Ranking Member on the Finance Committee of Parliament, Dr. Cassiel Ato Forson expects the Ghana cedi to depreciate further from January to June this year before a possible IMF board approval in the second quarter of 2023.
He says Ghana’s economy will record one of the worst non-oil GDP growths due to the impact of the debt restructuring measures of the government and other harsh fiscal and monetary policies.
In a social media post, Dr. Ato Forson projected a bleak economy for the year 2023.
“The haircut on domestic bonds and Eurobond is expected to adversely impact the health of the banking sector, local businesses, and individuals! Also, Bilateral debt restructuring will lead to the government’s foreign-financed projects being abandoned. Unemployment will worsen due to the freeze on employment, debt restructuring, poor business climate, and massive austerity. Ghana will default in the payment of interest and principal on domestic bonds, Eurobonds, and most of our bilateral loans in 2023.”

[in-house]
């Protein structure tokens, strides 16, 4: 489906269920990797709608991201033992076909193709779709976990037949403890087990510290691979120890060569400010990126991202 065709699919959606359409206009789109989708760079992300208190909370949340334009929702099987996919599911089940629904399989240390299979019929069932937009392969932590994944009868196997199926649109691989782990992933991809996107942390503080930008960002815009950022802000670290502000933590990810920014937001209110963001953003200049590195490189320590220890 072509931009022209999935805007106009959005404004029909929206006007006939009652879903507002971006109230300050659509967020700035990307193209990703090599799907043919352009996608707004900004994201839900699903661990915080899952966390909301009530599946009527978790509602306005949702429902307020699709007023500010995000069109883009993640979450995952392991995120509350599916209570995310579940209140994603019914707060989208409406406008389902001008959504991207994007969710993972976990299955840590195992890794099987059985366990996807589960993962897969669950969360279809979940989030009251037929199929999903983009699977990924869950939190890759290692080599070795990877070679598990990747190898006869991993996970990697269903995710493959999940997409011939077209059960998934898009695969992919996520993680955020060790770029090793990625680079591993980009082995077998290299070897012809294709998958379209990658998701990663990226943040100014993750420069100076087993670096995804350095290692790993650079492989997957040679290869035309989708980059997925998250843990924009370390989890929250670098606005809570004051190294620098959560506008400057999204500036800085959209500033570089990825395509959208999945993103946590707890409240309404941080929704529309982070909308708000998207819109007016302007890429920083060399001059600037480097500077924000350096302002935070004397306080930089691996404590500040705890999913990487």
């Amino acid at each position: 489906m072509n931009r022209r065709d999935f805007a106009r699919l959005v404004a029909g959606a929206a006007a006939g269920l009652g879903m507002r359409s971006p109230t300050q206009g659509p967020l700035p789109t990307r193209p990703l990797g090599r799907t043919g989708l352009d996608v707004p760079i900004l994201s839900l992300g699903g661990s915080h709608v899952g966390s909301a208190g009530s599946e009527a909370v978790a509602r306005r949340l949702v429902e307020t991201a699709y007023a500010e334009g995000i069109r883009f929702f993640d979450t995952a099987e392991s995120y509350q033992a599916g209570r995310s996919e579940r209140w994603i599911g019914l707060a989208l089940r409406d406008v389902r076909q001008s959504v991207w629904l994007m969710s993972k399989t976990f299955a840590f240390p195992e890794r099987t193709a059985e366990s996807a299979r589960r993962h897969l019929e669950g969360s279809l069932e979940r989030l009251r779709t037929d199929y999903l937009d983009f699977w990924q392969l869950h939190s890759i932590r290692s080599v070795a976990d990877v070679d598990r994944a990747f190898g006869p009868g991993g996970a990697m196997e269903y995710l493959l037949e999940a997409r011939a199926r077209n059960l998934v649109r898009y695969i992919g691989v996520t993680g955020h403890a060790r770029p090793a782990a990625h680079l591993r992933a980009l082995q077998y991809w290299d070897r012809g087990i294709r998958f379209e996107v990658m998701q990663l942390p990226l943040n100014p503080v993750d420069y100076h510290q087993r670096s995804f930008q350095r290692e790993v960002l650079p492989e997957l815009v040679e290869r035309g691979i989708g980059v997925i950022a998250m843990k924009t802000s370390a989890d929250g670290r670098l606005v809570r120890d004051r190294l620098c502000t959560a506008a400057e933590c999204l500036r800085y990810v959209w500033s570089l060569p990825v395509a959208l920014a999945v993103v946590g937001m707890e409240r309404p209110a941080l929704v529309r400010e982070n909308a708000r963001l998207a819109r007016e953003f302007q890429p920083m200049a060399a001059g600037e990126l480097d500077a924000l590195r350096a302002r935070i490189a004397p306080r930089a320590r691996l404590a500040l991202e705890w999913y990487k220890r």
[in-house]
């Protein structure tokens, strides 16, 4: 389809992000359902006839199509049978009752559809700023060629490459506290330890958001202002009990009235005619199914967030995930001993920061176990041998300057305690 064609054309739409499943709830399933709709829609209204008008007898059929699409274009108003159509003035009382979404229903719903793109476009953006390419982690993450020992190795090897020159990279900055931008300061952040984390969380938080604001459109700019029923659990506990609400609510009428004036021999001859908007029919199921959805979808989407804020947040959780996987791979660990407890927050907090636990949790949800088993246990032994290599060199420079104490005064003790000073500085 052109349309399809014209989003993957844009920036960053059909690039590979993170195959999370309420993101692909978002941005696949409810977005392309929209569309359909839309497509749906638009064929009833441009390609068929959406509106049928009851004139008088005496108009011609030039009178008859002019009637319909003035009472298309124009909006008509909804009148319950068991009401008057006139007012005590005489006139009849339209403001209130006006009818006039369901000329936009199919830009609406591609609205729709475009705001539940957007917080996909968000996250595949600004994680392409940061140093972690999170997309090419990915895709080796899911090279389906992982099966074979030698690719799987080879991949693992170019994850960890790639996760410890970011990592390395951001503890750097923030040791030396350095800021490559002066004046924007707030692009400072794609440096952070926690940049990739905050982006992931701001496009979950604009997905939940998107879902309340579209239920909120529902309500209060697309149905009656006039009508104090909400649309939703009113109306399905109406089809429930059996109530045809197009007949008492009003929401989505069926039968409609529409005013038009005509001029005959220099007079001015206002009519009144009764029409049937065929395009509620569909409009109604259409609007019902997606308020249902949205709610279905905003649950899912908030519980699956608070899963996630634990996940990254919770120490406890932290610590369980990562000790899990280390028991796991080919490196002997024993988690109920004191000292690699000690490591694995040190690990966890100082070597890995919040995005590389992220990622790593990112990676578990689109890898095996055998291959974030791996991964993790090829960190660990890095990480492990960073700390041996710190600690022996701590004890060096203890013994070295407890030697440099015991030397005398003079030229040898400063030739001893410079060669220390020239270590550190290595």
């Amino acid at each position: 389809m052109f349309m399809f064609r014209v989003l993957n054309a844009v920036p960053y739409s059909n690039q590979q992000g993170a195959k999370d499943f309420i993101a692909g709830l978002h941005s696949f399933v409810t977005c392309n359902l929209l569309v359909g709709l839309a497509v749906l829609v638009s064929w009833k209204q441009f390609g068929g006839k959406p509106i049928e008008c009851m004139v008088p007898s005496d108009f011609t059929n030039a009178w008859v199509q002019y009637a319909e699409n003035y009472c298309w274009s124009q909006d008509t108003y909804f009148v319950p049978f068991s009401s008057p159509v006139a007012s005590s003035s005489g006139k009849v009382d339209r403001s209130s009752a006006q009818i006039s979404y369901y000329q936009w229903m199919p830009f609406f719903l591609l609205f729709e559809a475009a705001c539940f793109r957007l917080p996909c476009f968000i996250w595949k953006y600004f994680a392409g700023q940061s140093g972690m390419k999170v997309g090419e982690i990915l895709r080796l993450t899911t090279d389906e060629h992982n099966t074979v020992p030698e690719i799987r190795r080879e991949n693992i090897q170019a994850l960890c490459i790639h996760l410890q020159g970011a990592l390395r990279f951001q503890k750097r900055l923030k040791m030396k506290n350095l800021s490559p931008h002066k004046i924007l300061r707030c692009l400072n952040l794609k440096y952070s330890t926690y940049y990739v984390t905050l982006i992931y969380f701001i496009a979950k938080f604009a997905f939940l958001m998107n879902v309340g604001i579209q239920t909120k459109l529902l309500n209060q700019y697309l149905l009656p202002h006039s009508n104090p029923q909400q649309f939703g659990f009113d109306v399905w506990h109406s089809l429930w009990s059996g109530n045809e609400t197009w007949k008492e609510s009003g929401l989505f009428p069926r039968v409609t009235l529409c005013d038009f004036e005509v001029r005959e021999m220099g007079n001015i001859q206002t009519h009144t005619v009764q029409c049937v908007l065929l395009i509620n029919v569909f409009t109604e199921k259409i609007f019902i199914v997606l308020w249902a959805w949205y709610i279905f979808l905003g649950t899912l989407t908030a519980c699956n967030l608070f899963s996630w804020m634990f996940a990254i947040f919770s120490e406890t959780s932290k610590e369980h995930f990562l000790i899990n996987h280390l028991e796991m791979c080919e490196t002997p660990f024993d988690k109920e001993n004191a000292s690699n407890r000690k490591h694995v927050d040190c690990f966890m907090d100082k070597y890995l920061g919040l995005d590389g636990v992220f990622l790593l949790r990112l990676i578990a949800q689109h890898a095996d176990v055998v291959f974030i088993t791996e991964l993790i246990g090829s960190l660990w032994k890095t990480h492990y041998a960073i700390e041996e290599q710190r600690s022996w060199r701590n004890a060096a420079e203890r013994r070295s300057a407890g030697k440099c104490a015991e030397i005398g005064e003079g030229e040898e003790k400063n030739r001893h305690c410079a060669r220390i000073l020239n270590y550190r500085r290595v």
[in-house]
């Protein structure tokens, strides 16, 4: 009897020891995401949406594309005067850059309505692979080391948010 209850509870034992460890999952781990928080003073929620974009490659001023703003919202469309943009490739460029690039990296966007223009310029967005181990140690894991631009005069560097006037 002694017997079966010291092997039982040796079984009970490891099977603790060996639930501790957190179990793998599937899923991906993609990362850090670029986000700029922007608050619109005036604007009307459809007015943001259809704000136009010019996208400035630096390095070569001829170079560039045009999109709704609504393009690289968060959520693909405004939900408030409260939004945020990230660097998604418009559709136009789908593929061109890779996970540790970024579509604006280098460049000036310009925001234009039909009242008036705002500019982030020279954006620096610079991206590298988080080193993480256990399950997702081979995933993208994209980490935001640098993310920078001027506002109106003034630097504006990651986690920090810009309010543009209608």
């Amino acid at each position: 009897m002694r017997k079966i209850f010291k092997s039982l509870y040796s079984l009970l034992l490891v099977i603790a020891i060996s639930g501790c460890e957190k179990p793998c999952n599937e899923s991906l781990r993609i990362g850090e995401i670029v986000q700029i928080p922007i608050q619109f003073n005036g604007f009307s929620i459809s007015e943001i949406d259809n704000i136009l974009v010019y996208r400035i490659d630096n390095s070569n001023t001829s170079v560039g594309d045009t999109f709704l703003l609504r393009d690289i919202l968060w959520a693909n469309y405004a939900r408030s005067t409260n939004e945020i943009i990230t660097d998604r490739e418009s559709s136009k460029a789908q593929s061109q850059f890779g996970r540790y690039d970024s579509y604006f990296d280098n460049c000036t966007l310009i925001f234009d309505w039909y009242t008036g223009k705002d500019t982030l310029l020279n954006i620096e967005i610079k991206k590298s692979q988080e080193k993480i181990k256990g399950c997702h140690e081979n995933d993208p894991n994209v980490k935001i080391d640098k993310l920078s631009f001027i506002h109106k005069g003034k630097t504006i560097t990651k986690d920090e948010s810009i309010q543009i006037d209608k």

He further indicated that the events will be compounded by expected lay-offs from the financial sector due to the impact of the debt restructuring and expected lay-offs from gov’t foreign-financed projects.
He also indicated that the complete reversal of discount on import values of goods and vehicles coupled with the introduction of the 2.5 % increase in VAT and other taxes on businesses will keep prices of goods and services “high, and, in some cases, higher than the current prices.”
“Also, the government’s policy of automatic adjustment of electricity tariffs will exacerbate the high cost of living in 2023. Inflation is expected to be above 30% for the most part of 2023,” he added.
He also does not see the government’s gold for oil policy-making any major impact on the price of petroleum products.
“The cedi will inevitably depreciate further, from Jan to June. Before a possible IMF board approval in Q2, 2023.”